How To Avoid Judging Others

How To Avoid Judging Others

No one wants to be that judgmental person. But we all find ourselves doing it. Admit it. We are very observant people who look at the way people behave and form opinions about them based on the things we would or would not do. Before we can deal with our own issues of being judgmental, we need to come to grips with the reality that we have this struggle inside of us.

The Bible teaches us that we are to be discerning and make good decisions which requires us to make judgements, but that is different than being judgmental. “Do not judge, or you too will be judged. For in the same way you judge others, you will be judged, and with the measure you use, it will be measured on you. ‘Why do you look at the speck of sawdust in your bother’s eye and pay no attention to the plank in your own eye?’” (Matthew 7:1-4 NIV). Jesus knew the hearts of men everywhere that can point out the errors of others but find it difficult to see our own faults. Relationships are hindered when we have a judgmental spirit.

One of the reasons a judgmental spirit is so toxic to relationships is that we not only judge someone’s behavior, but we assume we know their motive behind the behavior. When we attribute evil motives to someone’s behavior, we have judged them to be guilty. The Apostle Paul instructs us to judge nothing before the appointed time, but to wait until the Lord returns. He will bring to light what is hidden in the darkness and will expose the motives of the heart (1 Cor 4:5). Paul goes on to say that he doesn’t even know the motives of his own heart! Knowing what is going on inside our own hearts is so difficult. How can we judge other’s hearts?

Recently I was speaking with a person who was having a difficult time relating to someone that they work with often. He wished he didn’t have to interact with him because he is so arrogant. He went on to describe this person as a know-it-all and having a big ego. He then went on to speculate that this person probably has a problem with self-worth from something that might have happened in their childhood. The opportunity for this relationship to grow and be productive is not very high because of how he is approaching the problem. There is another way to relate, even if the person is a genuine ego maniac!

If someone has ever called you a know-it-all or accused you of having a big ego, it’s a sign that your self-confidence is getting overdone. Your self-assurance, conviction, sense of certainty, and reliance on your own inner voice can cause you to appear self-absorbed.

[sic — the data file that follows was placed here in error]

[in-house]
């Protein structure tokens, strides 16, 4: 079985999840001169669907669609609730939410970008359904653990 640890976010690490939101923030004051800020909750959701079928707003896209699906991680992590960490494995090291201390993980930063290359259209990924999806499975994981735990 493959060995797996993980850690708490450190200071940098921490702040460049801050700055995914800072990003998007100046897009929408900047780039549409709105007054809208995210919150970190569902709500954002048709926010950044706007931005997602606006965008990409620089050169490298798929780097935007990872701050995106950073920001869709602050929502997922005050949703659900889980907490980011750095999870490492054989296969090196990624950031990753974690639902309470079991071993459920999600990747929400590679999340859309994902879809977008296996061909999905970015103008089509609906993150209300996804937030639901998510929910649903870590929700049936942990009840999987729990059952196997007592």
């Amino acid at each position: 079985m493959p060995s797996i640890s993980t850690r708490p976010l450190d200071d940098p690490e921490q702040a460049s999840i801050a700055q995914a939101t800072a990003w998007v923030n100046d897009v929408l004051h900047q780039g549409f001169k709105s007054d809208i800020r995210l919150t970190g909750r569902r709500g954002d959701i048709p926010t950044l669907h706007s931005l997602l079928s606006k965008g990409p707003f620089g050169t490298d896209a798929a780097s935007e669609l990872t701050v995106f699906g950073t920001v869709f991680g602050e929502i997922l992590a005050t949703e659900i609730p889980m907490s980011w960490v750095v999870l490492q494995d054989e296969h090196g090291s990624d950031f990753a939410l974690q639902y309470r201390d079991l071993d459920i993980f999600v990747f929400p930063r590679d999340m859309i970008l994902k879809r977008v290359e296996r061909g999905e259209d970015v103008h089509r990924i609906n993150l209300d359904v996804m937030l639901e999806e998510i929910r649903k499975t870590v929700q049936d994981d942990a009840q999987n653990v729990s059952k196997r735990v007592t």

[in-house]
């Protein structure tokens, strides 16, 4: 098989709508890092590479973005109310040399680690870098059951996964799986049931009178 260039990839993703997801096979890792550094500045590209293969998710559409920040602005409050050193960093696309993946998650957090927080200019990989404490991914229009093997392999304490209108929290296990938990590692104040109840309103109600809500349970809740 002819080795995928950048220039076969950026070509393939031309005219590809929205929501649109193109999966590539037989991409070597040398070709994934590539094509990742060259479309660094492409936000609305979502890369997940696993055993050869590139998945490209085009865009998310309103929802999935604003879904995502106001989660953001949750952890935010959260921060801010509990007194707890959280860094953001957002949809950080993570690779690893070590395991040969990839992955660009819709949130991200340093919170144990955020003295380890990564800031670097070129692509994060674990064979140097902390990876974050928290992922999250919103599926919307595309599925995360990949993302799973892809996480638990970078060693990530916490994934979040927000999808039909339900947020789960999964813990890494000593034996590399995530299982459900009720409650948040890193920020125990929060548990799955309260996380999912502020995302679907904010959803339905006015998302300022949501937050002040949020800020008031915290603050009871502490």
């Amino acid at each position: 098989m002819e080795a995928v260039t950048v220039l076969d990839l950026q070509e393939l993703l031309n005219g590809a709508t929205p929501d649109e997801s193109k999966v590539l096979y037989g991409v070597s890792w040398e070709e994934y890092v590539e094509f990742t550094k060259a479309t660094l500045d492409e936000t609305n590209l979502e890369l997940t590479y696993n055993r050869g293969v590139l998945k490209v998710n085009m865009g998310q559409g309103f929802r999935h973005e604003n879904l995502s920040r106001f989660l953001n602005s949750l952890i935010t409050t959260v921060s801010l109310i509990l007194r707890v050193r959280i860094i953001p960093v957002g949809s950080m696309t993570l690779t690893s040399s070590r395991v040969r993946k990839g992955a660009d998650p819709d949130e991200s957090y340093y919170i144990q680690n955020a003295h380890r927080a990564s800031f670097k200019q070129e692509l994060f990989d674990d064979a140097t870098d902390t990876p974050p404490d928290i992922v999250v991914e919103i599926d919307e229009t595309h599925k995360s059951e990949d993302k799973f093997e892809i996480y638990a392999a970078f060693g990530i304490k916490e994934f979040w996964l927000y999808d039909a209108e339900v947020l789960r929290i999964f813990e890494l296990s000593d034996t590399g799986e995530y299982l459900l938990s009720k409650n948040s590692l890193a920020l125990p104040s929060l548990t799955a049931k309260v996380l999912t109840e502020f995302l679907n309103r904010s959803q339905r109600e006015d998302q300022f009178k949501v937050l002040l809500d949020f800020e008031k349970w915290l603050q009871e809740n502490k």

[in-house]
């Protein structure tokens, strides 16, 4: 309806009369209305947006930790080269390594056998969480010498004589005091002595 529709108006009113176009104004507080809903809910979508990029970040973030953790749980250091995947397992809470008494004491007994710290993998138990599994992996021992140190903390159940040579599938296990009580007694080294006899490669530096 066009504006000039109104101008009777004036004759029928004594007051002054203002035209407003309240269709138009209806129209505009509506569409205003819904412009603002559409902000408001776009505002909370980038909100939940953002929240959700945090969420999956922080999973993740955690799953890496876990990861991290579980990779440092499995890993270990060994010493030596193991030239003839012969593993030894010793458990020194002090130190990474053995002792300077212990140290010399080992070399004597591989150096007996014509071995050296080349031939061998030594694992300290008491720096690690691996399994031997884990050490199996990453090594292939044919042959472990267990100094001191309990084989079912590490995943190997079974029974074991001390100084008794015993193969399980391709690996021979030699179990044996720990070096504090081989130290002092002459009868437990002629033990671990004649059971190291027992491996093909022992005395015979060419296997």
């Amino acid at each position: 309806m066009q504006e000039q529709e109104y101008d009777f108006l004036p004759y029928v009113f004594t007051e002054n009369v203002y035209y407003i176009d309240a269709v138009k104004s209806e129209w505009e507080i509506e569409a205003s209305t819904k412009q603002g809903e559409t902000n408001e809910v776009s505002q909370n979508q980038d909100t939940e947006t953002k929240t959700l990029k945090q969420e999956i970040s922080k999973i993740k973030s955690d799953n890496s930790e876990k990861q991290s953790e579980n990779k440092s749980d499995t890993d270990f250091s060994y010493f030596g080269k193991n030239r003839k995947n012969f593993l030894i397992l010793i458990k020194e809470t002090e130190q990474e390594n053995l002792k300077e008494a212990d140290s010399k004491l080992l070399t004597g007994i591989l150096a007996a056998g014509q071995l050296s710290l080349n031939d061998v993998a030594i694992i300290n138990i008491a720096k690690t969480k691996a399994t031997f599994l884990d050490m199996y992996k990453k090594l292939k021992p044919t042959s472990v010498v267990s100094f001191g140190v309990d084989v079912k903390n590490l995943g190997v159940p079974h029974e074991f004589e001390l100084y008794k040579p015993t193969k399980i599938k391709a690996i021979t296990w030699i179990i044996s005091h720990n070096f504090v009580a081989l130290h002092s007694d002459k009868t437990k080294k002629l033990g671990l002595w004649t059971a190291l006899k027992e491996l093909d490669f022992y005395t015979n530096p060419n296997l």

If your confidence runs unchecked, you can dismiss conflicting ideas or ignore other people’s input. At its worst, you may see other people as incompetent, which leads you to dismiss them entirely, rather just dismissing their ideas.

Your well-placed self-confidence inspires confidence in others. To avoid the downside, focus your conversations on what is right, rather than who is right. Remember that a challenge to your ideas is not a threat to you personally. Show that you are confident enough to allow challenges.

If you find yourself trying to relate to someone whose confidence is overdone and appears to be acting in arrogance, remember that arrogance is confidence overdone. Rather than attaching motives to the behavior (judging), see the behavior as an attempt at confidence. Don’t allow their behavior to shut down the interaction or dismiss them entirely. Your own personality may actually influence your own perception of the other person. If you are a person who doesn’t exude confidence, you may be easily intimidated by such a person. You may conclude the person is arrogant, because you would never behave that confidently. Perceptions often color our view of other people.

Some of our greatest temptations to judge other people are when people overdo their strengths. This is especially true when those exact strengths are ones we would never use or find uncomfortable (i.e. you have risk very low as a strength, but someone overdoes risk and it appears to be reckless to you). How can they act that way? When we can’t understand their behavior, we then proceed to assign an evil motive.

Here are some steps to avoid judging other people:

• Become aware of when we are judging other people. We can’t change something that we are unaware is happening. Ask the Holy Spirit to make you aware when we are tempted.
• Know what kind of behavior triggers a judgmental spirit in you. Perceptions are influenced by our own personalities (Motivational Value System).
• Don’t look at the overdone strength you have identified but label the strength that may be underlying the behavior (instead of arrogance, see confidence).
• Be careful about assigning motive to behaviors. Only God knows the motive of the heart.

If you find someone’s behavior so offensive that you are hindered in your relationship, rather than judging them and writing them off, the Bible teaches us that we should lovingly approach them and address the offense. These same steps above will help us do this well. We shouldn’t come judging motives, but with an understanding that our own “speck” in our own eye may be contributing to the problem. Go in humility and in love. Seek restoration and understanding.

Bruce Terpstra

Our President, Dr. Bruce Terpstra, has 36 years of pastoral ministry experience. He is a veteran of 17 years in denominational leadership and developed more than 70 new churches in the New York metro area and has given oversight to almost 400 pastors. He holds a doctorate in Leadership Development and is also the founder of 3KeyCoaching and the author of Three Passions of the Soul.